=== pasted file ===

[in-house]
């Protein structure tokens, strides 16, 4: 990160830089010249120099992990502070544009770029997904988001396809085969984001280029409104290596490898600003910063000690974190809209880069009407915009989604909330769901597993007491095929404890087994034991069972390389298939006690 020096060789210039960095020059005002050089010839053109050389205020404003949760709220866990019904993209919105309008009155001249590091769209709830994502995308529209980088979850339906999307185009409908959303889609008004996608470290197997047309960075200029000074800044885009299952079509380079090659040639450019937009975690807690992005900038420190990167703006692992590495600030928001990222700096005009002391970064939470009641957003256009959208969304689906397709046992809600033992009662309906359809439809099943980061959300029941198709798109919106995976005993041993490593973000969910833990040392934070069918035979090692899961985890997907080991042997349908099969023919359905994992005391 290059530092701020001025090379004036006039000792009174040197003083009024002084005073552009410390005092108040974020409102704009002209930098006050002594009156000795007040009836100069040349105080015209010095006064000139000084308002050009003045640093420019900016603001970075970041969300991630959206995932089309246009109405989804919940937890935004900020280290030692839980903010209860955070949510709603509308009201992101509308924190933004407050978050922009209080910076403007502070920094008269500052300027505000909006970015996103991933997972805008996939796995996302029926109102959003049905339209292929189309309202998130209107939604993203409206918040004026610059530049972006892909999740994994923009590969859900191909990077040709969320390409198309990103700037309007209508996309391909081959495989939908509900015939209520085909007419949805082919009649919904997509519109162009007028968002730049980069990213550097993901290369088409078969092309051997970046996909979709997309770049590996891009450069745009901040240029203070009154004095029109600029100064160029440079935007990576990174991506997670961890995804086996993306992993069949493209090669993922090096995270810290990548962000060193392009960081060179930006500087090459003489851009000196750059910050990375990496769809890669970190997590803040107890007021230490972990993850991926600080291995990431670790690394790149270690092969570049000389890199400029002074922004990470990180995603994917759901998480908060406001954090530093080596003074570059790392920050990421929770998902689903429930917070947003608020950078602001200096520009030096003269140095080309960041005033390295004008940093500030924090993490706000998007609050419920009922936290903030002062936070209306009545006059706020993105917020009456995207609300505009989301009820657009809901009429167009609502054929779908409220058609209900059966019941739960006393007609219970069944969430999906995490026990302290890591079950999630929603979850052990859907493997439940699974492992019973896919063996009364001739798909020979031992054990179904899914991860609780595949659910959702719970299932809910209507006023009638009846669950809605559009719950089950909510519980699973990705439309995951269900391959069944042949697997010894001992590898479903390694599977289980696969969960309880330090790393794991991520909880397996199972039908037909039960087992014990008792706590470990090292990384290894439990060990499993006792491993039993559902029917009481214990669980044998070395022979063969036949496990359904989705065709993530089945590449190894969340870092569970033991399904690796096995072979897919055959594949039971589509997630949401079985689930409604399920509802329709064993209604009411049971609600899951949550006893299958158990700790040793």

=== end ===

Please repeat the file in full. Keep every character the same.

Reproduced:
[in-house]
């Protein structure tokens, strides 16, 4: 990160830089010249120099992990502070544009770029997904988001396809085969984001280029409104290596490898600003910063000690974190809209880069009407915009989604909330769901597993007491095929404890087994034991069972390389298939006690 020096060789210039960095020059005002050089010839053109050389205020404003949760709220866990019904993209919105309008009155001249590091769209709830994502995308529209980088979850339906999307185009409908959303889609008004996608470290197997047309960075200029000074800044885009299952079509380079090659040639450019937009975690807690992005900038420190990167703006692992590495600030928001990222700096005009002391970064939470009641957003256009959208969304689906397709046992809600033992009662309906359809439809099943980061959300029941198709798109919106995976005993041993490593973000969910833990040392934070069918035979090692899961985890997907080991042997349908099969023919359905994992005391 290059530092701020001025090379004036006039000792009174040197003083009024002084005073552009410390005092108040974020409102704009002209930098006050002594009156000795007040009836100069040349105080015209010095006064000139000084308002050009003045640093420019900016603001970075970041969300991630959206995932089309246009109405989804919940937890935004900020280290030692839980903010209860955070949510709603509308009201992101509308924190933004407050978050922009209080910076403007502070920094008269500052300027505000909006970015996103991933997972805008996939796995996302029926109102959003049905339209292929189309309202998130209107939604993203409206918040004026610059530049972006892909999740994994923009590969859900191909990077040709969320390409198309990103700037309007209508996309391909081959495989939908509900015939209520085909007419949805082919009649919904997509519109162009007028968002730049980069990213550097993901290369088409078969092309051997970046996909979709997309770049590996891009450069745009901040240029203070009154004095029109600029100064160029440079935007990576990174991506997670961890995804086996993306992993069949493209090669993922090096995270810290990548962000060193392009960081060179930006500087090459003489851009000196750059910050990375990496769809890669970190997590803040107890007021230490972990993850991926600080291995990431670790690394790149270690092969570049000389890199400029002074922004990470990180995603994917759901998480908060406001954090530093080596003074570059790392920050990421929770998902689903429930917070947003608020950078602001200096520009030096003269140095080309960041005033390295004008940093500030924090993490706000998007609050419920009922936290903030002062936070209306009545006059706020993105917020009456995207609300505009989301009820657009809901009429167009609502054929779908409220058609209900059966019941739960006393007609219970069944969430999906995490026990302290890591079950999630929603979850052990859907493997439940699974492992019973896919063996009364001739798909020979031992054990179904899914991860609780595949659910959702719970299932809910209507006023009638009846669950809605559009719950089950909510519980699973990705439309995951269900391959069944042949697997010894001992590898479903390694599977289980696969969960309880330090790393794991991520909880397996199972039908037909039960087992014990008792706590470990090292990384290894439990060990499993006792491993039993559902029917009481214990669980044998070395022979063969036949496990359904989705065709993530089945590449190894969340870092569970033991399904690796096995072979897919055959594949039971589509997630949401079985689930409604399920509802329709064993209604009411049971609600899951949550006893299958158990700790040793």